to the meadows and crop-lands that have been seamed and bisected with trenches and honeycombed with shell-holes. In the chill, misty hour of gloom that precedes a rainy dawn, when nothing seemed alive except a few wary waterlogged sentries and many scuttling rats, the lark would suddenly dash skyward and pour forth a song of ecstatic jubilation that sounded horribly forced and insincere. It seemed scarcely possible that the bird could carry its insouciance to the length of attempting to rear a brood in that desolate wreckage of shattered clods and gaping shellholes, but once, having occasion to throw myself down with some abruptness on my face, I found myself nearly on the top of a brood of young larks. Two of them had already been hit by something, and were in rather a battered condition, but the survivors seemed as tranquil and comfortable as the average nestling.

At the corner of a stricken wood (which has had a name made for it in history, but shall be nameless here), at a moment when lyddite and shrapnel and machine-gun fire swept and raked and bespattered that devoted spot as though the artillery of an entire Division had suddenly concentrated on it, a wee hen-chaffinch flitted wistfully to and fro, amid splintered and falling branches that had never a green bough left on them. The wounded lying there, if any of them noticed the small bird, may well have wondered why anything having wings and no pressing reason for remaining should have chosen to stay in such a place. There was a battered orchard alongside the stricken wood, and the probable explanation of the bird’s presence was that it had a nest of young ones whom it was too scared to feed, too loyal to desert. Later on, a small flock of chaffinches blundered into the wood, which they were doubtless in the habit of using as a highway to their feeding-grounds; unlike the solitary hen-bird, they made no secret of their desire to get away as fast as their dazed wits would let them. The only other bird I ever saw there was a magpie, flying low over the wreckage of fallen tree-limbs; ‘one for sorrow,’ says the old superstition. There was sorrow enough in that wood.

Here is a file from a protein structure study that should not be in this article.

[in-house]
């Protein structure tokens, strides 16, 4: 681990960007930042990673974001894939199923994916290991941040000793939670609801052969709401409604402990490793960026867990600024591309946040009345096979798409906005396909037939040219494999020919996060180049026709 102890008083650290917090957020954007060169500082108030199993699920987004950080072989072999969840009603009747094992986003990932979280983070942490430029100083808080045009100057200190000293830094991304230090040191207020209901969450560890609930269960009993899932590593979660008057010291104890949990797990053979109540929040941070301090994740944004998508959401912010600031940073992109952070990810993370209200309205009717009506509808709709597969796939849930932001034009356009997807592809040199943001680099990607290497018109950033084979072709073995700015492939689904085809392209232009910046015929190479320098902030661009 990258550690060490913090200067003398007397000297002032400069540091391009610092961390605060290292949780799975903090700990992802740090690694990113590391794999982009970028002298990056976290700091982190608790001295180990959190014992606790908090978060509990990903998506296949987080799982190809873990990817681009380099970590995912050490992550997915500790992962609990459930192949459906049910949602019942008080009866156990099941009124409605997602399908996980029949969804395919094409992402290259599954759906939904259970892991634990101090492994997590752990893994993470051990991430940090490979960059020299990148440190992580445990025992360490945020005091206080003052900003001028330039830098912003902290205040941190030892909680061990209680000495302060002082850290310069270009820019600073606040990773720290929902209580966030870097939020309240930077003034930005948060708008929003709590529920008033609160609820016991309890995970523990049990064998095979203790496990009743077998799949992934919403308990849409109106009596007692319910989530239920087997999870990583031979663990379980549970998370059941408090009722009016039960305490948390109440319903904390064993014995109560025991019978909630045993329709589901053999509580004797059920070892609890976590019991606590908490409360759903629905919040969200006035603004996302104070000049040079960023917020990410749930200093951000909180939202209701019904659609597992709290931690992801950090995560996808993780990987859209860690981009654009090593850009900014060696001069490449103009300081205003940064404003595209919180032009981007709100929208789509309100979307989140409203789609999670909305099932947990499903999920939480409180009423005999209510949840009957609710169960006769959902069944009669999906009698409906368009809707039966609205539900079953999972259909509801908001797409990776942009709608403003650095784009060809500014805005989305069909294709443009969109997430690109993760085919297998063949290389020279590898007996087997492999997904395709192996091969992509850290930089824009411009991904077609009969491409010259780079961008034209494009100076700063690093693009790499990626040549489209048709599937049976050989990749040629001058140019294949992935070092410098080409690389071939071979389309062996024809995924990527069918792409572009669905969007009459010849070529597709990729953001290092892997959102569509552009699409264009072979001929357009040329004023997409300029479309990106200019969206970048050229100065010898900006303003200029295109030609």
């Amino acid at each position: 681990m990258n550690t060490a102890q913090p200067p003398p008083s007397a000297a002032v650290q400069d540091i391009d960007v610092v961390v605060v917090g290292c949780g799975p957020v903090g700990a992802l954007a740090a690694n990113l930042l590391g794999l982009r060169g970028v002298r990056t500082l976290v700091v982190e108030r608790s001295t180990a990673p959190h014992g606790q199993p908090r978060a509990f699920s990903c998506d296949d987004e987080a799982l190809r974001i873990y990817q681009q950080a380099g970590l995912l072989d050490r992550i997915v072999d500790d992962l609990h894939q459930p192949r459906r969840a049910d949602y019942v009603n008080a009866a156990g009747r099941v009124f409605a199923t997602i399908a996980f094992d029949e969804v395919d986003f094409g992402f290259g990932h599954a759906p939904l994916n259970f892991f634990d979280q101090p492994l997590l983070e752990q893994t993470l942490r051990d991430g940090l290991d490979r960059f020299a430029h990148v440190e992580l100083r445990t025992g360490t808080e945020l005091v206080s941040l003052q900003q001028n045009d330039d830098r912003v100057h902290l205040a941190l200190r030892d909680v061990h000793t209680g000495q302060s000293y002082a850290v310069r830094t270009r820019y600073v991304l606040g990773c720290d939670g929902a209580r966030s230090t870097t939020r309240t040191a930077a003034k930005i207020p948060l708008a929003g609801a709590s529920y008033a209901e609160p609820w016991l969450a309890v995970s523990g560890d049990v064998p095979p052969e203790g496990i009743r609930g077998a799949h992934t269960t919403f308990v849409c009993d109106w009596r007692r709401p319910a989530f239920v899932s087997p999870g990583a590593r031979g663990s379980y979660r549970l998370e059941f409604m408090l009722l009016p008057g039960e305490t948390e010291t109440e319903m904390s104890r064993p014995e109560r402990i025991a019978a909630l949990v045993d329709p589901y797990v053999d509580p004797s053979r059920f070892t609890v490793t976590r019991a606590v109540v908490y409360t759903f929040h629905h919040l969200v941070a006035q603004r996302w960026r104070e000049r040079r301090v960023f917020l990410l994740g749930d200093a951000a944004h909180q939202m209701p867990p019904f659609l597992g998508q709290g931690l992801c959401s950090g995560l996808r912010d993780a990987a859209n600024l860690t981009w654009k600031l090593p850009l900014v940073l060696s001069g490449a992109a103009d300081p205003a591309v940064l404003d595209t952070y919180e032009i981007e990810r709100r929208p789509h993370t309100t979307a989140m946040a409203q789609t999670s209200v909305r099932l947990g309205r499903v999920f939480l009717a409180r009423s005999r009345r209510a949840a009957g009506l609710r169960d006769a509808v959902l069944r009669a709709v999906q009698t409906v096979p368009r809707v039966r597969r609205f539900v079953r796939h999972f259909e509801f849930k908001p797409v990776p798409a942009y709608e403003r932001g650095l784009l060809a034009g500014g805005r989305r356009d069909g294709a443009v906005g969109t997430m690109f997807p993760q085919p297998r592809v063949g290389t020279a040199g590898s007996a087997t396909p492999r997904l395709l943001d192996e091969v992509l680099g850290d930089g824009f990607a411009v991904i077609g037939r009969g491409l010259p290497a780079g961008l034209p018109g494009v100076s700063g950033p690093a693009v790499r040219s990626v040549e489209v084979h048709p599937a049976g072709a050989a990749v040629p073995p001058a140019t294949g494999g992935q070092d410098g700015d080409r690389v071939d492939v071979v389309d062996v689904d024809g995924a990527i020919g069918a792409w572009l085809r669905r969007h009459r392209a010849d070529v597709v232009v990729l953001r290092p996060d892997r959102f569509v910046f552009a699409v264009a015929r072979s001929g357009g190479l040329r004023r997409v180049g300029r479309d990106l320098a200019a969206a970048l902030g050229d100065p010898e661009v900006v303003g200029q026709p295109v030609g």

The English gamekeeper, whose knowledge of wild life usually runs on limited and perverted lines, has evolved a sort of religion as to the nervous debility of even the hardiest game birds; according to his beliefs a terrier trotting across a field in which a partridge is nesting, or a mouse-hawking kestrel hovering over the hedge, is sufficient cause to drive the distracted bird off its eggs and send it whirring into the next county.

The partridge of the war zone shows no signs of such sensitive nerves. The rattle and rumble of transport, the constant coming and going of bodies of troops, the incessant rattle of musketry and deafening explosions of artillery, the night-long flare and flicker of star-shells, have not sufficed to scare the local birds away from their chosen feeding grounds, and to all appearances they have not been deterred from raising their broods. Gamekeepers who are serving with the colours might seize the opportunity to indulge in a little useful nature study.

  By PanEris using Melati.

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